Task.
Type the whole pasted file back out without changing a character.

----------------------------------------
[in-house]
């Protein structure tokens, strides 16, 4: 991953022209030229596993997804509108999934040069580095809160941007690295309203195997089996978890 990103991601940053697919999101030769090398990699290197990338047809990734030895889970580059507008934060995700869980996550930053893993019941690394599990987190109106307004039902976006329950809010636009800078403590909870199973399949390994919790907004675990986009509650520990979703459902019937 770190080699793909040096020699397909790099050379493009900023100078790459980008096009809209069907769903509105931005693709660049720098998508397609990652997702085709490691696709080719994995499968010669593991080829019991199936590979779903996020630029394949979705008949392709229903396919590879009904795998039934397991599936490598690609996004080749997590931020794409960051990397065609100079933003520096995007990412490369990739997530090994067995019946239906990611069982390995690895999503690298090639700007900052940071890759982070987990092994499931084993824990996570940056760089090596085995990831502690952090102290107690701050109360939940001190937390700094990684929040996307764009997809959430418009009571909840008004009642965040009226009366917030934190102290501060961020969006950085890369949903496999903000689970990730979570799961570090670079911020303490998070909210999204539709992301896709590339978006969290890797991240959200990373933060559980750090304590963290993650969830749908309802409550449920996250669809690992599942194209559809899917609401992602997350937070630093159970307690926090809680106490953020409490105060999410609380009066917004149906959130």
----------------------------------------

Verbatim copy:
[in-house]
């Protein structure tokens, strides 16, 4: 991953022209030229596993997804509108999934040069580095809160941007690295309203195997089996978890 990103991601940053697919999101030769090398990699290197990338047809990734030895889970580059507008934060995700869980996550930053893993019941690394599990987190109106307004039902976006329950809010636009800078403590909870199973399949390994919790907004675990986009509650520990979703459902019937 770190080699793909040096020699397909790099050379493009900023100078790459980008096009809209069907769903509105931005693709660049720098998508397609990652997702085709490691696709080719994995499968010669593991080829019991199936590979779903996020630029394949979705008949392709229903396919590879009904795998039934397991599936490598690609996004080749997590931020794409960051990397065609100079933003520096995007990412490369990739997530090994067995019946239906990611069982390995690895999503690298090639700007900052940071890759982070987990092994499931084993824990996570940056760089090596085995990831502690952090102290107690701050109360939940001190937390700094990684929040996307764009997809959430418009009571909840008004009642965040009226009366917030934190102290501060961020969006950085890369949903496999903000689970990730979570799961570090670079911020303490998070909210999204539709992301896709590339978006969290890797991240959200990373933060559980750090304590963290993650969830749908309802409550449920996250669809690992599942194209559809899917609401992602997350937070630093159970307690926090809680106490953020409490105060999410609380009066917004149906959130």